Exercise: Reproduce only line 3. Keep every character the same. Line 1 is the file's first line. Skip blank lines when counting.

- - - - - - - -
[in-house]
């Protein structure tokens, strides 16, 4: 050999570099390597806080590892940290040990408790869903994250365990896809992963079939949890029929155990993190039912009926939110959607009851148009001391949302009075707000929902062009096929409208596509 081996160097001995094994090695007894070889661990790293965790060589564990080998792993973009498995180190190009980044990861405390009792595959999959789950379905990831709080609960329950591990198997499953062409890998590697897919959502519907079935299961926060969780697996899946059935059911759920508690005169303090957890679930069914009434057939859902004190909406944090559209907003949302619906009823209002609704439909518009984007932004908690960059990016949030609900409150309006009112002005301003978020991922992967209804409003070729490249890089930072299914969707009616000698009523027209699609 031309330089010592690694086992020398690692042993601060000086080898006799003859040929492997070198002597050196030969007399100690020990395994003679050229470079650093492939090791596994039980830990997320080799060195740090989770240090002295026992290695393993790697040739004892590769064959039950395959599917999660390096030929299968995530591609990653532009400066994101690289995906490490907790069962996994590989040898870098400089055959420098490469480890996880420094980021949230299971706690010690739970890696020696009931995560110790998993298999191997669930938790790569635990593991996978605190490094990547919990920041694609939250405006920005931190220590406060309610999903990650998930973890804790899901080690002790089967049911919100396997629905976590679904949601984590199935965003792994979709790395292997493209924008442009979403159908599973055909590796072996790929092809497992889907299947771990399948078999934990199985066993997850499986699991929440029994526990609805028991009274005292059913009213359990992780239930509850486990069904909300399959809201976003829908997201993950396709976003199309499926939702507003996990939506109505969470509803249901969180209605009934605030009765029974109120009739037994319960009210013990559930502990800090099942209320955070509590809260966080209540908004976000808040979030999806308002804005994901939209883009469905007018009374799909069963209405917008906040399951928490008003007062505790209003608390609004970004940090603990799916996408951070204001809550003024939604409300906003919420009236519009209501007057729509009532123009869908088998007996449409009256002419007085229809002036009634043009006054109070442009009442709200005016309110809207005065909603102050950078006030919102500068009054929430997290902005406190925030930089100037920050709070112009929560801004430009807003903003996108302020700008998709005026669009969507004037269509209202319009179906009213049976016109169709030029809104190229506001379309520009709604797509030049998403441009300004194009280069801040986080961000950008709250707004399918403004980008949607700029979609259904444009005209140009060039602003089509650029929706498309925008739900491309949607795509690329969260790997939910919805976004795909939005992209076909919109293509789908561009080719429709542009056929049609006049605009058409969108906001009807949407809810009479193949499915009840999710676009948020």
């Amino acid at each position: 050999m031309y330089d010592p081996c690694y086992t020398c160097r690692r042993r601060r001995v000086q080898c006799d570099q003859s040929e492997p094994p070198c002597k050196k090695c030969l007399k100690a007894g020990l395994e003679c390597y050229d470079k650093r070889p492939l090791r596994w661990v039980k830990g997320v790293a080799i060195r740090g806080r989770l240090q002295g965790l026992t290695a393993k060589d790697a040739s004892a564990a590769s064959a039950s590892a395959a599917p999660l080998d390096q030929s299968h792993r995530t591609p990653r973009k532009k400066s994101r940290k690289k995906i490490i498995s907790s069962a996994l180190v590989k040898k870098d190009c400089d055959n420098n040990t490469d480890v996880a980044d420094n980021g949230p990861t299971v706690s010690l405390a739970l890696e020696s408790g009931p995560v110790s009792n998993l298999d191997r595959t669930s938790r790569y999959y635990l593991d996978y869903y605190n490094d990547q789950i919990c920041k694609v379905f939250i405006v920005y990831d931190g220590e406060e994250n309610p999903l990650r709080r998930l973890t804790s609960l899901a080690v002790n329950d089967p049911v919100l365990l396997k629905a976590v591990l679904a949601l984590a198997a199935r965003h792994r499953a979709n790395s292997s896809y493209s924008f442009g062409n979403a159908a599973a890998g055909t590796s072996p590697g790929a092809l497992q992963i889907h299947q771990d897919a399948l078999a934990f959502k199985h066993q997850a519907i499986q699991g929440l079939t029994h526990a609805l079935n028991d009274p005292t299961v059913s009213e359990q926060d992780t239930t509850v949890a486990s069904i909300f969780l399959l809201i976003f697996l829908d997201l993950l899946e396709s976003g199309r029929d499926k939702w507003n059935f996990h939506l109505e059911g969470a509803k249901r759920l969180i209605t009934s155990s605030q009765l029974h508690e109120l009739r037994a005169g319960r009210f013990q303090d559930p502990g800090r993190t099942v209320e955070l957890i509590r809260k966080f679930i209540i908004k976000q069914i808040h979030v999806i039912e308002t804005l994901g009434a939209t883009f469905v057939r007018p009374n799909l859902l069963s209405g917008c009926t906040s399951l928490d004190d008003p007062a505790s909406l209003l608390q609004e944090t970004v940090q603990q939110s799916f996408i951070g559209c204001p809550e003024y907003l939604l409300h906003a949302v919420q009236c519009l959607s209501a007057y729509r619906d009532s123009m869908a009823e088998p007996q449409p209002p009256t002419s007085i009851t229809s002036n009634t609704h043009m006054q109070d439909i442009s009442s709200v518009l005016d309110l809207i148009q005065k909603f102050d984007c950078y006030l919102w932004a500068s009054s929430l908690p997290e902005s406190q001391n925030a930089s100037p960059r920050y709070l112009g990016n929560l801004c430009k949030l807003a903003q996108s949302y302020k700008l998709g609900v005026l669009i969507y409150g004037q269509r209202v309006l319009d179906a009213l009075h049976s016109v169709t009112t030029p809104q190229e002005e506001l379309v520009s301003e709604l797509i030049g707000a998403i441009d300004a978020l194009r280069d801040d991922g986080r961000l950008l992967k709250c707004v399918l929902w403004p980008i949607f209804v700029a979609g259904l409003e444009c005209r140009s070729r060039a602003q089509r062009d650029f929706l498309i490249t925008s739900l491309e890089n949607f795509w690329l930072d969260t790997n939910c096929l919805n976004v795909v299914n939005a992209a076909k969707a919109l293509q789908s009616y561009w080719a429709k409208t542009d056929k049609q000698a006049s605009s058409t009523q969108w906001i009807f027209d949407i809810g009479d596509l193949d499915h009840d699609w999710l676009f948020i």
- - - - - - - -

């Amino acid at each position: 050999m031309y330089d010592p081996c690694y086992t020398c160097r690692r042993r601060r001995v000086q080898c006799d570099q003859s040929e492997p094994p070198c002597k050196k090695c030969l007399k100690a007894g020990l395994e003679c390597y050229d470079k650093r070889p492939l090791r596994w661990v039980k830990g997320v790293a080799i060195r740090g806080r989770l240090q002295g965790l026992t290695a393993k060589d790697a040739s004892a564990a590769s064959a039950s590892a395959a599917p999660l080998d390096q030929s299968h792993r995530t591609p990653r973009k532009k400066s994101r940290k690289k995906i490490i498995s907790s069962a996994l180190v590989k040898k870098d190009c400089d055959n420098n040990t490469d480890v996880a980044d420094n980021g949230p990861t299971v706690s010690l405390a739970l890696e020696s408790g009931p995560v110790s009792n998993l298999d191997r595959t669930s938790r790569y999959y635990l593991d996978y869903y605190n490094d990547q789950i919990c920041k694609v379905f939250i405006v920005y990831d931190g220590e406060e994250n309610p999903l990650r709080r998930l973890t804790s609960l899901a080690v002790n329950d089967p049911v919100l365990l396997k629905a976590v591990l679904a949601l984590a198997a199935r965003h792994r499953a979709n790395s292997s896809y493209s924008f442009g062409n979403a159908a599973a890998g055909t590796s072996p590697g790929a092809l497992q992963i889907h299947q771990d897919a399948l078999a934990f959502k199985h066993q997850a519907i499986q699991g929440l079939t029994h526990a609805l079935n028991d009274p005292t299961v059913s009213e359990q926060d992780t239930t509850v949890a486990s069904i909300f969780l399959l809201i976003f697996l829908d997201l993950l899946e396709s976003g199309r029929d499926k939702w507003n059935f996990h939506l109505e059911g969470a509803k249901r759920l969180i209605t009934s155990s605030q009765l029974h508690e109120l009739r037994a005169g319960r009210f013990q303090d559930p502990g800090r993190t099942v209320e955070l957890i509590r809260k966080f679930i209540i908004k976000q069914i808040h979030v999806i039912e308002t804005l994901g009434a939209t883009f469905v057939r007018p009374n799909l859902l069963s209405g917008c009926t906040s399951l928490d004190d008003p007062a505790s909406l209003l608390q609004e944090t970004v940090q603990q939110s799916f996408i951070g559209c204001p809550e003024y907003l939604l409300h906003a949302v919420q009236c519009l959607s209501a007057y729509r619906d009532s123009m869908a009823e088998p007996q449409p209002p009256t002419s007085i009851t229809s002036n009634t609704h043009m006054q109070d439909i442009s009442s709200v518009l005016d309110l809207i148009q005065k909603f102050d984007c950078y006030l919102w932004a500068s009054s929430l908690p997290e902005s406190q001391n925030a930089s100037p960059r920050y709070l112009g990016n929560l801004c430009k949030l807003a903003q996108s949302y302020k700008l998709g609900v005026l669009i969507y409150g004037q269509r209202v309006l319009d179906a009213l009075h049976s016109v169709t009112t030029p809104q190229e002005e506001l379309v520009s301003e709604l797509i030049g707000a998403i441009d300004a978020l194009r280069d801040d991922g986080r961000l950008l992967k709250c707004v399918l929902w403004p980008i949607f209804v700029a979609g259904l409003e444009c005209r140009s070729r060039a602003q089509r062009d650029f929706l498309i490249t925008s739900l491309e890089n949607f795509w690329l930072d969260t790997n939910c096929l919805n976004v795909v299914n939005a992209a076909k969707a919109l293509q789908s009616y561009w080719a429709k409208t542009d056929k049609q000698a006049s605009s058409t009523q969108w906001i009807f027209d949407i809810g009479d596509l193949d499915h009840d699609w999710l676009f948020i």